It’s been a little less than a year since I last talked with Polish black metal band Outre, shortly before Sein/Zeit, their split with Barshasketh, was released last November. In it, the band’s bassist L.Th mentioned that they’d be heading into the studio in January with the hopes that their second full-length would be out in June. They didn’t quite hit that June target for Hollow Earth – which will be out on October 26 on CD/LP/digital via Debemur Morti Productions (preorder here) and a deluxe red vinyl box set via Third Eye Temple (preorder here) – but that few months delay is incredibly easy to forgive once you hit play.
As a general rule, I like my black metal the same way I like my carrots: raw (some vegan humor?). Outre, however, is one of the major exceptions to said rule. For starters, there’s a certain quality to their songwriting that really demands a clearer sort of production: a kind of nuance in the guitar and bass work perhaps, subtle instances of dissonance and eldritch atmospheres that would get lost in a more lo-fi production style. You really don’t want to lose any of those elements on an album like Hollow Earth, which builds on and refines all of the elements that made their debut Ghost Chants so compelling – all of which can be heard on the album’s epic title track, which we’re premiering here today at the Vault. Ghastly riffs that alternate between dissonant and sludgy; relentless drumming that makes for a tense contrast with the more mid-tempo riffs; slower, more dramatic sections and chant-like clean vocals; and the deathly growl of newly added vocalist Mateusz Zborowski.
In short,”Hollow Earth,”just like the album as a whole, is stunning, and we’re thrilled to be presenting it here today. I also had the chance to ask the band a couple of questions about Hollow Earth, which you can read while enjoying the song below.
Indy Metal Vault: I don’t think Outre has ever sounded quite as relentless as you do on Hollow Earth. It even has a sharper edge than “Time,” your contribution to last November’s Sein/Zeit split with Barshasketh, which I thought was the best thing you’d done up to that point. If I’m not mistaken, it’s the same musicians on both recordings. Was there any difference in how you approached the songwriting for Hollow Earth compared to your earlier releases?
Outre: “Time,” as we’ve always been saying, was kind of a bounce-off, a steppingstone from the basic assumptions of Outre’s sound. We wanted to use this occasion to show the other side of the band, but at the time we were recording the split we were already been in the process of crystalizing the concept of Hollow Earth, with the assumption that it was going to be a darker, gloomier and way heavier album than our debut Ghost Chants.The songwriting approach was the same as always – Damian is the main composer in the band, and he is responsible for the music. While I was always solely handling the lyrics part, this time I split this duty with our vocalist, Mateusz. So as you can see, the approach didn’t change, but the assumption did, and Hollow Earth is the next milestone of Outre’s evolution.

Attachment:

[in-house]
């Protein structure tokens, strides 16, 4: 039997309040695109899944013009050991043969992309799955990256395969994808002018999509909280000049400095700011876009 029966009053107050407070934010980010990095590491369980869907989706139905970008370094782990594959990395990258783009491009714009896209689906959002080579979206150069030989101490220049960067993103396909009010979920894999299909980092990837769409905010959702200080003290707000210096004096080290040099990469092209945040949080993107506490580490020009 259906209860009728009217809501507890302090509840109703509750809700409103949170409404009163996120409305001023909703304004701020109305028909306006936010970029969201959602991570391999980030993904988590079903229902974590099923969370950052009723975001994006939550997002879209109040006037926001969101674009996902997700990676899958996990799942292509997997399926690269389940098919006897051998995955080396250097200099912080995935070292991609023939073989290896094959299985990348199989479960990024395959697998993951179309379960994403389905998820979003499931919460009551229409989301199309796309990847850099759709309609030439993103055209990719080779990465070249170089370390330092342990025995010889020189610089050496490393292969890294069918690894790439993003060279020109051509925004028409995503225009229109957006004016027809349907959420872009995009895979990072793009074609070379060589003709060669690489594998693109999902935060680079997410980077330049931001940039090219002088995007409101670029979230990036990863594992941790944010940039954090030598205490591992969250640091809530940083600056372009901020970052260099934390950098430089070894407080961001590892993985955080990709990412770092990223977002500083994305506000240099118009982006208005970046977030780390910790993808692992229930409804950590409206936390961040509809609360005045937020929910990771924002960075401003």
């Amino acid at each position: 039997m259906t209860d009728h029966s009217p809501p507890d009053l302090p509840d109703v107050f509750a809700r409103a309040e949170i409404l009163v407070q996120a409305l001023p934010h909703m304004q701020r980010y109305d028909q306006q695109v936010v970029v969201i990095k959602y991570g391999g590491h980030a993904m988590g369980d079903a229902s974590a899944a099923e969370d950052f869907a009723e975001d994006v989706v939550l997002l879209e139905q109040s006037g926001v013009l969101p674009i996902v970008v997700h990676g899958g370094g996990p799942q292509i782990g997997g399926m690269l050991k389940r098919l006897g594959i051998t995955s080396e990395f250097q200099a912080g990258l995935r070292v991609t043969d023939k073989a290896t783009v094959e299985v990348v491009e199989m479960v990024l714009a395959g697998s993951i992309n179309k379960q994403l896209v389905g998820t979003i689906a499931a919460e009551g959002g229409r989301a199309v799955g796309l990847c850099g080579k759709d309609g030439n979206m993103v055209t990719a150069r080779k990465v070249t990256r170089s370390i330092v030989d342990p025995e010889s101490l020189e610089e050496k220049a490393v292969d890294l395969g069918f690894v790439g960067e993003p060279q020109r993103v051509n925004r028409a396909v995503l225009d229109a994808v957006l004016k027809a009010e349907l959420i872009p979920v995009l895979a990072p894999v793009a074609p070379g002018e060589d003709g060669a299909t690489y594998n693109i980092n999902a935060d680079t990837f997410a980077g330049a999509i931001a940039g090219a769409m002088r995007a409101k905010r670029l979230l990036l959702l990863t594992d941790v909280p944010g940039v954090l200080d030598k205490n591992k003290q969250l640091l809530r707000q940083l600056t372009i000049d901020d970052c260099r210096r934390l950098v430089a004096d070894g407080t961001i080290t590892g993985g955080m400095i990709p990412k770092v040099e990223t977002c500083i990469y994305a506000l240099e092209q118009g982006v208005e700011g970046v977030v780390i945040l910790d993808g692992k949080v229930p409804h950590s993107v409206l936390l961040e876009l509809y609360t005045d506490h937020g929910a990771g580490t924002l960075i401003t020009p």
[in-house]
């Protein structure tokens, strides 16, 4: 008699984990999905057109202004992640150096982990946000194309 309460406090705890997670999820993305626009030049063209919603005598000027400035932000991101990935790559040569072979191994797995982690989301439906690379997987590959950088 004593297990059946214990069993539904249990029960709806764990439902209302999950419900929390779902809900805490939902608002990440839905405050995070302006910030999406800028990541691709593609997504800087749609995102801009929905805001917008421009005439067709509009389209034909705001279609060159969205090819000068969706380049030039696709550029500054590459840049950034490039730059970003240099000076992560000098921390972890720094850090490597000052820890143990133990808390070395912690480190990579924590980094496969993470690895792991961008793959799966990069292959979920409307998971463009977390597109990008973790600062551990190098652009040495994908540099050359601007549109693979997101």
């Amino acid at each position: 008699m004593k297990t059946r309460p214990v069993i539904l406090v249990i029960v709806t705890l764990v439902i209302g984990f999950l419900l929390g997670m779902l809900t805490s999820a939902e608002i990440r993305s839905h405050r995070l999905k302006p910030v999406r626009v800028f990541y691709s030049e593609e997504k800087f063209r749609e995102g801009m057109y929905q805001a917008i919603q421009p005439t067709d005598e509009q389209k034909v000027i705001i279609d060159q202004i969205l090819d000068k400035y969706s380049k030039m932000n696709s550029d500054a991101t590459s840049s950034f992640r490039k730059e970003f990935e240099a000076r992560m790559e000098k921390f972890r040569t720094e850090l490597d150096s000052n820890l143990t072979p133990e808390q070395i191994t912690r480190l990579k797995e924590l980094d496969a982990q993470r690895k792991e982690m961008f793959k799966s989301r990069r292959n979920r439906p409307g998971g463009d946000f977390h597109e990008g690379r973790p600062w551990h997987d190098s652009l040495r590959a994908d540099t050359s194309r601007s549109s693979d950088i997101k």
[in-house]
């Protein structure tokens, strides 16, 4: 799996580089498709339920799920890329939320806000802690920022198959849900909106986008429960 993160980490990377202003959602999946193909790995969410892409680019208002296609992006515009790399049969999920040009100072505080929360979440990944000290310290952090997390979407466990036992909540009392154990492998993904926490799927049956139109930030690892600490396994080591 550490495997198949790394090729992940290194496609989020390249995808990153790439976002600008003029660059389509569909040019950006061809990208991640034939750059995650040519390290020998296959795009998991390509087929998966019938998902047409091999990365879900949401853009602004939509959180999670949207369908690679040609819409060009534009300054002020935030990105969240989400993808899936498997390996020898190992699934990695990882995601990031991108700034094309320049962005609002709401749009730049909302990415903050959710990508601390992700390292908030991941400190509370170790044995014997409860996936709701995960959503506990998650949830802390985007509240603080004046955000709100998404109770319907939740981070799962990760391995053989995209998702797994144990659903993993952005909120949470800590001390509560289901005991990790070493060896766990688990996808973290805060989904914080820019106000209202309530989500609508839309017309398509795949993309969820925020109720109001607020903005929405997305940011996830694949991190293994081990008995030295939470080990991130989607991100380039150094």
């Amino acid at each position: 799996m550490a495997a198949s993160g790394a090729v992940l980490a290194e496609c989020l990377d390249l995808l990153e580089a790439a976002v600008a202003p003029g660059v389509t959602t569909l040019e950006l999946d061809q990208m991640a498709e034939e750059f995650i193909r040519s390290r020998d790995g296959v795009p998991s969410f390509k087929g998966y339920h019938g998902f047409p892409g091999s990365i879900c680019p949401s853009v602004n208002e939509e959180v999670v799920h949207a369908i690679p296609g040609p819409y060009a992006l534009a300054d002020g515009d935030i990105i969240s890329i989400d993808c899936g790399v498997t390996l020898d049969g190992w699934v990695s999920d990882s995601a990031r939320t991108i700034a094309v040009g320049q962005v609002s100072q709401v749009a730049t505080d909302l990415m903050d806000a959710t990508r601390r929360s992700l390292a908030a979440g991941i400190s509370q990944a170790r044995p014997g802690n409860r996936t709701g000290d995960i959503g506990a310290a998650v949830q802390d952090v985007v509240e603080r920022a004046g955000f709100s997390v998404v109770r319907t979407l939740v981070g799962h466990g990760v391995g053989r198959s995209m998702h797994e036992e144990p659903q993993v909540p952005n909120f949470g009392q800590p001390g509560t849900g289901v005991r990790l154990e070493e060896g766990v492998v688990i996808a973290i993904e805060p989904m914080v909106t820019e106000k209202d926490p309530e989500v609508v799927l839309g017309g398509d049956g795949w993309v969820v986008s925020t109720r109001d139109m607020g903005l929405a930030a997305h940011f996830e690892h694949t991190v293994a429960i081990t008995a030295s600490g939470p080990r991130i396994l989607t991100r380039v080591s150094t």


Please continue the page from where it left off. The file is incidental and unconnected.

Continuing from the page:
IMV: For the first time in a while, Outre has a permanent vocalist in the lineup. What made you decide the time was right to add a member instead of using a session vocalist like you did on your last couple of releases?
O: Actually the time was always right, but there were no appropriate people to do that. Hellstorm, who was helping us during the shows we played after the release of Ghost Chants, was not able to handle the duty of permanent vocalist in yet another band. We all knew that while he perfectly fit and vastly contributed to the aforementioned split record, the situation would have to change.
Mateusz showed up on the horizon right after Ghost Chants was released. Both parties needed some time to make decisions, and finally Outre has a full line-up, which makes the band’s functioning way easier and let us focus on the things most important to us.
IMV: Since there’s usually a conceptual or a thematic thread running through your releases, is there something similar happening on Hollow Earth? Does that incredible cover art somehow tie into the album’s theme?
O: This time we didn’t focus on some certain topic as in the case of Ghost Chants or Sein/Zeit, but there is still a common background to our lyrics. The leitmotiv of Hollow Earthis overwhelming spiritual solitude. Man has always been just a ragdoll in the hands of time and the forces of nature, vanishing and heading towards self-extinction. We don’t know the reason for our being, we don’t know if there is any higher sense. Our evolution and development are leading to our self-destruction, nothing more. Exactly like this Megaloceros on our cover. Earth is hollow.
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